Crypto regulation: 2022 will be a ‘substantive year for digital asset policy,’ ADAM CEO says
Association for Digital Assets Markets CEO Michelle Bond joins Yahoo Finance Live to talk about crypto regulation and the legislative environment for digital assets in 2022.
- Welcome back to Yahoo Finance Live. Well, crypto regulation expected to be in the crosshairs yet again in the New Year, with the industry bracing for potential crackdowns after the SEC rejected two applications for the Bitcoin spot ETF, with concerns about investor protection. And then also, crypto executives testifying before lawmakers earlier this month. To talk about all of this, we've got Michele Bond, Association for Digital Assets Markets CEO.
Michele, it feels like we did a lot of talking this year about regulation, but didn't actually come down. And potentially, 2022 will be the year where things shake down. What's at the top of your radar?
MICHELLE BOND: Yes, absolutely, thanks for having me. So I think 2021 was a very formative year. We saw a lot of change happening, certainly, we saw some very prominent policy makers coming into Washington. The Biden Administration has really started to get its footing on crypto assets.
So now, I think that, kind of, set the stage for crypto regulation in 2022. And I think, look, it's going to be a highly substantive year for digital asset policy. I think we're going to see broad principles for crypto regulation really taking shape. And it'll be on the regulatory side and also on the legislative side.
The SEC and the CFTC, I don't think will make significant policy announcements without action from Congress. We are expecting those enforcement cases from the SEC. Chair Gensler has been hinting at them for a while. And these things do take time.
I think the biggest question is, what kinds of cases are we going to see, which topics, how big will they be? I think crypto is noticeably off of the regulatory agenda that the SEC released last week. So I think more to come from the SEC.
The CFTC has been pretty quiet, due to a lack of confirmed commissioners at the agency. The Biden Administration has now nominated individuals for all seats. It's too early to tell what direction the regulator is going to take. But Chairman Benham has made it clear that he's willing to take on a lot more responsibility over digital assets.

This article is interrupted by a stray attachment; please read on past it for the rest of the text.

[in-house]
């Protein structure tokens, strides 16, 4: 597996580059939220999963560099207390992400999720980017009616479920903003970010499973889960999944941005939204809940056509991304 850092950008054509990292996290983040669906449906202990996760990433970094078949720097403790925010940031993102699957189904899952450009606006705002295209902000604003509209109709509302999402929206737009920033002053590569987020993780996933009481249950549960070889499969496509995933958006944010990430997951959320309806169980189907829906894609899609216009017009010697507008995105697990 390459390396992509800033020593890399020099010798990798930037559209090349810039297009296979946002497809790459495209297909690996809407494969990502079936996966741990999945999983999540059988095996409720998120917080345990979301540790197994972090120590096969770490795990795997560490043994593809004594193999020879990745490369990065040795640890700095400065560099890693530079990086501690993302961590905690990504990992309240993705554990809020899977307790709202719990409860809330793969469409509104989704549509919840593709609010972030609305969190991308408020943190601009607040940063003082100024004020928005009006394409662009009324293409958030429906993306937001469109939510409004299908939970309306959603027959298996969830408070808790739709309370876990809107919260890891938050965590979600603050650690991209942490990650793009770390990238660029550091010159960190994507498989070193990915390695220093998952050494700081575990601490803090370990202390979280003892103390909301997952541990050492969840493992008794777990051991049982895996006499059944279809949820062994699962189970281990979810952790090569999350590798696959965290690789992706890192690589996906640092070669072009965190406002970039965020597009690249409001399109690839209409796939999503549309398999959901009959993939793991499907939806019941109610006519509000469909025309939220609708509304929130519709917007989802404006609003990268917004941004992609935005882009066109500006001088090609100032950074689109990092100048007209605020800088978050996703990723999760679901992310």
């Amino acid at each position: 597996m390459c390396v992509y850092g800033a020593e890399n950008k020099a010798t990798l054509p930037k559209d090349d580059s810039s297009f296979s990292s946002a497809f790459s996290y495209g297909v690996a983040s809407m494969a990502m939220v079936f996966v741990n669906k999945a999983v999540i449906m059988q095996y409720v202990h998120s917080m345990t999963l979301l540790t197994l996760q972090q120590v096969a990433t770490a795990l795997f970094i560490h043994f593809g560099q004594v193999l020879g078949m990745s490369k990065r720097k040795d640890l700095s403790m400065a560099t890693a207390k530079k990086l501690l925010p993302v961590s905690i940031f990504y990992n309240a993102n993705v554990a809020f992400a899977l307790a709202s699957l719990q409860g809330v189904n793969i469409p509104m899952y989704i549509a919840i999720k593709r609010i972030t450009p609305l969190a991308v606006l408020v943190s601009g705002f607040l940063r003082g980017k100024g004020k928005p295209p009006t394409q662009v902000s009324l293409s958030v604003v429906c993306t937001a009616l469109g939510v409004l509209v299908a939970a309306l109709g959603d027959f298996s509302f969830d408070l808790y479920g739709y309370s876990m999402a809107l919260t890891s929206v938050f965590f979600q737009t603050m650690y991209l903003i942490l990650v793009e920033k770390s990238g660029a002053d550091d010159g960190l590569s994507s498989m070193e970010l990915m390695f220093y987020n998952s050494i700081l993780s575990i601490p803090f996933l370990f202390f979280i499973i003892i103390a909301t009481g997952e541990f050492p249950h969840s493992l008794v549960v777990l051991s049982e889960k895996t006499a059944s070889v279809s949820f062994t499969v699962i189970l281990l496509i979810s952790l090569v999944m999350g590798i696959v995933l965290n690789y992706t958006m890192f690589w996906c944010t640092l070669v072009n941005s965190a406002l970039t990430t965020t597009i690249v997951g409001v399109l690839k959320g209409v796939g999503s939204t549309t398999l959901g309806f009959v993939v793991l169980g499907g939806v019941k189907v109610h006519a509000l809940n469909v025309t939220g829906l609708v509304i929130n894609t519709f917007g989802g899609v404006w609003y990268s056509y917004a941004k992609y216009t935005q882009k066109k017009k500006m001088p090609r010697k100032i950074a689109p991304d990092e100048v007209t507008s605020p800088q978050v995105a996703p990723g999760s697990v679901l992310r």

And obviously, there are so many other departments and regulators that are stakeholders in this. I mean, how is Treasury going to perceive crypto? Treasury has been hyper focused on it from a threat finance perspective.
And I think we're also going to see some interesting work that Treasury takes on. We've seen some interesting speeches from Deputy Secretary Wally Adeyemo, and Yellen, and Undersecretary Lange. Both hail from traditional economics backgrounds, so they have work experience from being at the Fed. And I think that that positions them as being, obviously, very close with the banking regulators. And we know the banking regulators are all looking at these issues.
FSOC is also talking about this. So are they going to deem Stablecoins as systemically important? I think the MetLife case raised a lot of questions about the extent to which the FSOC has authority. So I think every single regulator, or financial regulator, in Washington is going to be looking at crypto in 2022.
- Yeah, Michelle, you laid out a very long list of headwinds for this space, right now, going into next year. Let's talk about the legislative side of things. We did see that first real high profile testimony with crypto executives, testifying before Congress. We also had a separate one that was focused strictly on Stablecoins. Which one do you-- which side do you see lawmakers really moving on in the early part of the year?